Addressing the Challenges Posed by UDP Video Transport in ISR Workflows
Video technology plays a critical role in many defense and security operations – especially with Intelligence, Security, and Reconnaissance (ISR) applications. As the importance of video grows, the technology behind it has made leaps and bounds, for the most part. As much as there have been significant improvements to most video streaming technology, many defense and security workflows are still employing the same the same video transport protocol, TS over UDP, as they have for nearly 15 years.
What is UDP?
UDP is an acronym for User Datagram Protocol. It is a connectionless, high-performance data transfer protocol designed specifically for the high-volume transfer of large datasets over high-speed wide area networks (WAN). UDP became the preferred transport protocol in many government and security applications for a number of reasons, including its low latency, native carriage of KLV metadata, and one-way IP transport; this last point was especially important, considering the prominence of the Global Broadcast Service.
Challenges for UDP in ISR Applications
UDP was initially selected as the preferred video transport protocol in 2006; many things have changed since then. Compression algorithms, video streaming hardware, and sensors have all seen significant improvements over time. However, UDP still has several weaknesses that can severely compromise video quality.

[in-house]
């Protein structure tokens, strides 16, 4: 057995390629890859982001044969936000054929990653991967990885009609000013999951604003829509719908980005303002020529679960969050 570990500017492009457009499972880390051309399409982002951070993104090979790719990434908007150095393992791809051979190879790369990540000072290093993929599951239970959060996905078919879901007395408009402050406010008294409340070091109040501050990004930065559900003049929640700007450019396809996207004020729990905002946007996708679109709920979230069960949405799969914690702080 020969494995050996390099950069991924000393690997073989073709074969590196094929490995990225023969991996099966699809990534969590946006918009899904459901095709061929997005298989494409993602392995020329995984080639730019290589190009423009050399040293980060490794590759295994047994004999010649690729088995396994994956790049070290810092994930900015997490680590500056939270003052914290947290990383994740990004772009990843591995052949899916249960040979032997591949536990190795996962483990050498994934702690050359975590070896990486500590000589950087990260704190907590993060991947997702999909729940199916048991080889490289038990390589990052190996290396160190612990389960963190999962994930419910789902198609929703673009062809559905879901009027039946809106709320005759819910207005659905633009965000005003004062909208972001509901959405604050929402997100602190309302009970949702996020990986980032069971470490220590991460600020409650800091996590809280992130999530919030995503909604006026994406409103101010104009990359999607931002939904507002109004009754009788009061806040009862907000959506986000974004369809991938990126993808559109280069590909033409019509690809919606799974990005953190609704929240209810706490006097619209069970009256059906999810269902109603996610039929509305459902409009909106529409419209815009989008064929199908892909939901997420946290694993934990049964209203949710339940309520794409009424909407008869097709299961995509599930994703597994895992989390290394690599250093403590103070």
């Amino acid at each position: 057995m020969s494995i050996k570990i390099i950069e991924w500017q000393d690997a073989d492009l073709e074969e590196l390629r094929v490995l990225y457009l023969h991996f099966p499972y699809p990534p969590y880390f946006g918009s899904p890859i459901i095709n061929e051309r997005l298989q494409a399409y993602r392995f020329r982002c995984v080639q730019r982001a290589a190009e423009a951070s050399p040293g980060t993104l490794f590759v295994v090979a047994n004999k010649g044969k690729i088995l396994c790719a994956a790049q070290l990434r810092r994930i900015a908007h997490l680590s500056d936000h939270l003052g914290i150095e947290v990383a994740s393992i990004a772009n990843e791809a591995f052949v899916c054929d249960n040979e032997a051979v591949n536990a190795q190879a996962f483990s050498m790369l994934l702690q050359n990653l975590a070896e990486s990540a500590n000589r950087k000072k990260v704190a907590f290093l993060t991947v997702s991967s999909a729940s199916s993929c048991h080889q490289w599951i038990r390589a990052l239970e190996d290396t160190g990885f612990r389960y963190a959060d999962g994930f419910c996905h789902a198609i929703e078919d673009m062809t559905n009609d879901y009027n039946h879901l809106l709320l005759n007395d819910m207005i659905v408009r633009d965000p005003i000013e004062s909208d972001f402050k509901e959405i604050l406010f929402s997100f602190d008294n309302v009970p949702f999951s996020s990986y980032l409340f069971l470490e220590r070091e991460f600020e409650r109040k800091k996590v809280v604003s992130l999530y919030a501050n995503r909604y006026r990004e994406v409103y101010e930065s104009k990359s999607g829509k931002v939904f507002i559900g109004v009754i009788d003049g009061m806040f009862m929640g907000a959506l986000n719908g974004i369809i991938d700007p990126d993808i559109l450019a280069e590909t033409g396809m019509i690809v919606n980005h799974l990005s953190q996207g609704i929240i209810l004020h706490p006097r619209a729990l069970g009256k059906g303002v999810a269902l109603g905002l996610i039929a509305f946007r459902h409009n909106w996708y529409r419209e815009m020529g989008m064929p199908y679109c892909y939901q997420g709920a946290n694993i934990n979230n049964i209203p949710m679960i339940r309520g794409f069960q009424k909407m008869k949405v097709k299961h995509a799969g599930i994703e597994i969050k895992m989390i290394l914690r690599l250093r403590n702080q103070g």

One of the main weaknesses of UDP in ISR applications is that it is not a resilient transportation protocol. UDP was designed to be fast; it was not designed to perform well in anything less than ideal conditions. The protocol is especially vulnerable to jitter, (the variance in delay between data packets) as well as packet loss. This often creates choppiness and pixelation in the final image, which can adversely affect operations. And debugging these issues, or even isolating the cause, can be both complex and time-consuming.
SRT: A Modern Alternative
The Secure Reliable Transport (SRT) protocol was specifically designed to address the challenges of live low-latency video transmission over unpredictable networks; it needed to be fast, like UDP, but also reliable, and secure. It accomplishes this through the implementation of transport-layer mechanisms which enable packet-loss recovery and signal-timing reconstruction.
SRT addresses the main challenges associated with UDP as a transport protocol for ISR applications in regards to video quality, and has shown a number of other advantages. It keeps streams secure with AES encryption, easily traverses firewalls, controls latency, and is supported by several tools critical to security and defense applications, including VideoLAN’s VLC, FFmpeg, GStreamer, and Wireshark.